The front camera has seen a couple of changes as well. For one, LG’s renamed it the “selfie camera,” a move that will surely endear this electronics manufacturer with teens the world over. All snark aside, the front shooter now has a wider aperture and gesture recognition tech, giving it the clever ability to snap a self-portrait whenever you clench a fist in front of it. I can assure you that I will never do this in public, but it does work.
Beyond the camera app’s adjustments, the software side of the G3 (based on Android 4.4.2 KitKat) is where most of its supposed simplicity is supposed to take effect. In reality, it doesn’t seem all revolutionary. What it is, though, is flatter, with more lighthearted icons, text, and default colors. It’s all very reminiscent of iOS 7 — let’s not beat around the bush here — but that isn’t the worst thing in the world. The UI looks friendlier, even if navigating it doesn’t appear to be all that different. The one complaint I have with the shift is that it looks out of place with all of Google’s app icons, which have to be front and center but appear as they do on any other device.
LG talked up some new software additions to go with the UI’s new look, but none of them came across as necessary or exciting. A proprietary “Smart Keyboard” lets you adjust the default typer’s height and customize key placement. A remote killswitch function is built-in for those who misplace their phone. And a new ‘Smart Notice’ app is LG’s way of getting into the virtual assistant game; it’ll give you context-based recommendations, like suggesting you delete an unused app to save memory, or reminding you to call back a previous contact who tried contact you earlier.
Things like this could prove useful to the right person, but I’m weary of more potential bloat. The beauty of Android is that people like LG don’t have to make another Swype or Google Now, and yet time and again they insist on giving us multiple versions of the same thing. Time will tell if those fears are correct. At the very least, the G3 brings back Knock Code, the tapping-based device lock gimmick that has proved useful before.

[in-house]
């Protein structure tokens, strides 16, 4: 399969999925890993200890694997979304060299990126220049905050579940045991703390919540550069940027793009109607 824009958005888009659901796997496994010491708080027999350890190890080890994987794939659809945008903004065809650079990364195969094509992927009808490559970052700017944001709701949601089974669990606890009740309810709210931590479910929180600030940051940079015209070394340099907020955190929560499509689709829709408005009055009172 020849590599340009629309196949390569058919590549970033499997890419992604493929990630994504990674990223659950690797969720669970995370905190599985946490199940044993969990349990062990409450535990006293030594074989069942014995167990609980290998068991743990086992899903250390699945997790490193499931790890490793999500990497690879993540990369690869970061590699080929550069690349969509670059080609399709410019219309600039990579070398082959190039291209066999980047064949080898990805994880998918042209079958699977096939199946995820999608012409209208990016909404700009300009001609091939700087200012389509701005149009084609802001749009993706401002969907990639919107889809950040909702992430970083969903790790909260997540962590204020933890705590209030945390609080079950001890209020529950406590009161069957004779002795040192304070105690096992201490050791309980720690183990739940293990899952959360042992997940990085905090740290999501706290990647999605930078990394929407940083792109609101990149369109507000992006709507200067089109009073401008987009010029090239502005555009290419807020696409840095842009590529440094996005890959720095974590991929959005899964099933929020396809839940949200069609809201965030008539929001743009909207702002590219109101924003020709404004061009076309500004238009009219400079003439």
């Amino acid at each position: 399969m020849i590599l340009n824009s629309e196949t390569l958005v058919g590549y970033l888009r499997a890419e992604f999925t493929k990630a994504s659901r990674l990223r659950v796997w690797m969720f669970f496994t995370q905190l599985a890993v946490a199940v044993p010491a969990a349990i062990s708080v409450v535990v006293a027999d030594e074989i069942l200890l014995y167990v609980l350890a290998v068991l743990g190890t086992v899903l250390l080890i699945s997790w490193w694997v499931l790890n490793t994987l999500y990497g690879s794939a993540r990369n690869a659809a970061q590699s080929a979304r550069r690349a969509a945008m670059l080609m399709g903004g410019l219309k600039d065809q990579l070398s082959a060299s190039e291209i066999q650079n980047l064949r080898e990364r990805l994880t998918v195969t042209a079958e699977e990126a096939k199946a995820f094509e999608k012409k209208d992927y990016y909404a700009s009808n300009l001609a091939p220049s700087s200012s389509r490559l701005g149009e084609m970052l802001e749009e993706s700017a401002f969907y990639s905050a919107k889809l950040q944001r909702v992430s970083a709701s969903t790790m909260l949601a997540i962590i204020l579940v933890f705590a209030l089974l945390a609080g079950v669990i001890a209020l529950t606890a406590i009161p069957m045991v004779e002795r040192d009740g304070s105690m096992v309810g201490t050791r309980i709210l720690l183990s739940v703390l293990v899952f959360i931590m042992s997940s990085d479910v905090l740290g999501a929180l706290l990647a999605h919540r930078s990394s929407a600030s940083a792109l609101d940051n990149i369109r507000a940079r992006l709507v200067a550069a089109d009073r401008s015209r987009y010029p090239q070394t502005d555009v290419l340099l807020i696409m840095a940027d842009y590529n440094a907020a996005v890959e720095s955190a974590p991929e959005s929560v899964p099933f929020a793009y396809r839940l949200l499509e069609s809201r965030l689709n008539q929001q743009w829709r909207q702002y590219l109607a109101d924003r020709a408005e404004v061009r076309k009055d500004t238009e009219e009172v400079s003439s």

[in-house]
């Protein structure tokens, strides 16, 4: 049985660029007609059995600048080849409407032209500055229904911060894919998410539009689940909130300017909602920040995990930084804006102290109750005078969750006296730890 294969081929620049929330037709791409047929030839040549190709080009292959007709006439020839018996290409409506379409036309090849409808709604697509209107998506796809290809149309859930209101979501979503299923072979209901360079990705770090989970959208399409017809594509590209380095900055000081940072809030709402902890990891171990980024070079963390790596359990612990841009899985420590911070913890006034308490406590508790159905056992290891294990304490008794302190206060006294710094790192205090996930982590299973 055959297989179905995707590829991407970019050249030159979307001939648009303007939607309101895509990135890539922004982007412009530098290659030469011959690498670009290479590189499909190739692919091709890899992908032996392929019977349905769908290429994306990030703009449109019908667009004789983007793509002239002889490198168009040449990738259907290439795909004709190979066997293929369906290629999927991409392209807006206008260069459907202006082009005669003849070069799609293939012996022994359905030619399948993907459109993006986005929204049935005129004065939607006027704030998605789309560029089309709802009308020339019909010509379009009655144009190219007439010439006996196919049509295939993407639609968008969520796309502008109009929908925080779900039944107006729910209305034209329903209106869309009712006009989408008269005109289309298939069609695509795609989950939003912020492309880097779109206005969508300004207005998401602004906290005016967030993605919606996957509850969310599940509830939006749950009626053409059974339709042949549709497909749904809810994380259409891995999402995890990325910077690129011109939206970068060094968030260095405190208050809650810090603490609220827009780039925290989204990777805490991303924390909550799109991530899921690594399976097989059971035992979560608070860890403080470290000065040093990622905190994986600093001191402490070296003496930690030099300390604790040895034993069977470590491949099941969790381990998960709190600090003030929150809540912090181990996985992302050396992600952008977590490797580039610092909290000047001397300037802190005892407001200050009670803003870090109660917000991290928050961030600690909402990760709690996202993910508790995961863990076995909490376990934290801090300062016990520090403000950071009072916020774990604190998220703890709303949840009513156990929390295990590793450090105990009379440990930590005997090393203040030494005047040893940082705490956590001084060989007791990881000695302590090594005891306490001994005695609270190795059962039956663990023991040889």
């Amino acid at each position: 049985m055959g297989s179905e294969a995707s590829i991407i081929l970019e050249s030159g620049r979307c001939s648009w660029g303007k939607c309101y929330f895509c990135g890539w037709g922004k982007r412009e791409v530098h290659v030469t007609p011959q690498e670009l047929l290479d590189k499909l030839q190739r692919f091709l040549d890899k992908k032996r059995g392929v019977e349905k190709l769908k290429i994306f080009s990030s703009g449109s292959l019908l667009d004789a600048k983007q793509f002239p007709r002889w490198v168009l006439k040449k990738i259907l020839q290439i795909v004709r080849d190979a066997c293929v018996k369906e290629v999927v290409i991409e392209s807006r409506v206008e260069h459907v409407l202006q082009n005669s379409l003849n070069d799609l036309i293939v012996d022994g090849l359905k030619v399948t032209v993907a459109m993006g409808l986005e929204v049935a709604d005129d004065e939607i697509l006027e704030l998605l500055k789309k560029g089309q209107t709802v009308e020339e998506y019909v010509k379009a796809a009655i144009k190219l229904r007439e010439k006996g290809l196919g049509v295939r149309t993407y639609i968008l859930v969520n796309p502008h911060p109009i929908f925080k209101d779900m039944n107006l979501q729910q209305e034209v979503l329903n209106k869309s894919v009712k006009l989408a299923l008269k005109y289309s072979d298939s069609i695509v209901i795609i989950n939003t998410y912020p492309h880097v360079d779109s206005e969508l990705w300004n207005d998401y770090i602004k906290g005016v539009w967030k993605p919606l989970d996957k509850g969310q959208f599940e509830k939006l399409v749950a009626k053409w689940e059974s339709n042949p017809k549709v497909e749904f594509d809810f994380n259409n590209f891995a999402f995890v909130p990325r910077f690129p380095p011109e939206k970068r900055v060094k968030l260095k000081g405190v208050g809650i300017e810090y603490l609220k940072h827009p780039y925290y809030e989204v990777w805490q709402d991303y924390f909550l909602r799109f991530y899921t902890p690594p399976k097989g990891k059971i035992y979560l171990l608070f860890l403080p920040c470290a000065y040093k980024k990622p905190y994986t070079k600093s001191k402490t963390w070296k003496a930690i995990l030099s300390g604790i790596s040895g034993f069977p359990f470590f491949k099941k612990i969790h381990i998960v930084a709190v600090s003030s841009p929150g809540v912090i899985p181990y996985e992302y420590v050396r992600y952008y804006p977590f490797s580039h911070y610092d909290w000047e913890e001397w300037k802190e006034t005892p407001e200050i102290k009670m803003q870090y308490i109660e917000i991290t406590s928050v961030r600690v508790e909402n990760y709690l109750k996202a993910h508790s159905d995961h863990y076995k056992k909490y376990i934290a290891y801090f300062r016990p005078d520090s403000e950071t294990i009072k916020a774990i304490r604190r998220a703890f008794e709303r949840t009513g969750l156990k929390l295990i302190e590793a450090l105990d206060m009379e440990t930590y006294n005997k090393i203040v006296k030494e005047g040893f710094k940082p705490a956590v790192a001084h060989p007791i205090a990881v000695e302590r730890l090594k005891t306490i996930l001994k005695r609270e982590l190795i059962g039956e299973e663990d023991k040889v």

Altogether, the LG G3 looks to be another capable, attractive, and overpowered phone. It’s got a potential world-beater for a display, all the right specs, a promising camera, a smart build, and a friendly-looking UI. It’s also got some possible red flags regarding battery life, redundant bloatware, and general size. Stop me if you’ve heard this song before.
Yes, the G3 is following the industry’s current template, but at the very least, its superpowered specs are taking that template to its logical endpoint. The real things to value here seem to be the G3’s high-tech yet approachable camera, its efficiently big body, and, of course, that Quad HD screen. The phone drops in LG’s native Korea today, and the UK this summer, but LG wouldn’t give any specific pricing or availability details for the Americas just yet (though all four major US carriers have confirmed that they’ll support it). Whenever it lands, it’ll come in black, white, gold, purple, and blue. Either way, we’ll be sure to give it a complete verdict in the near future.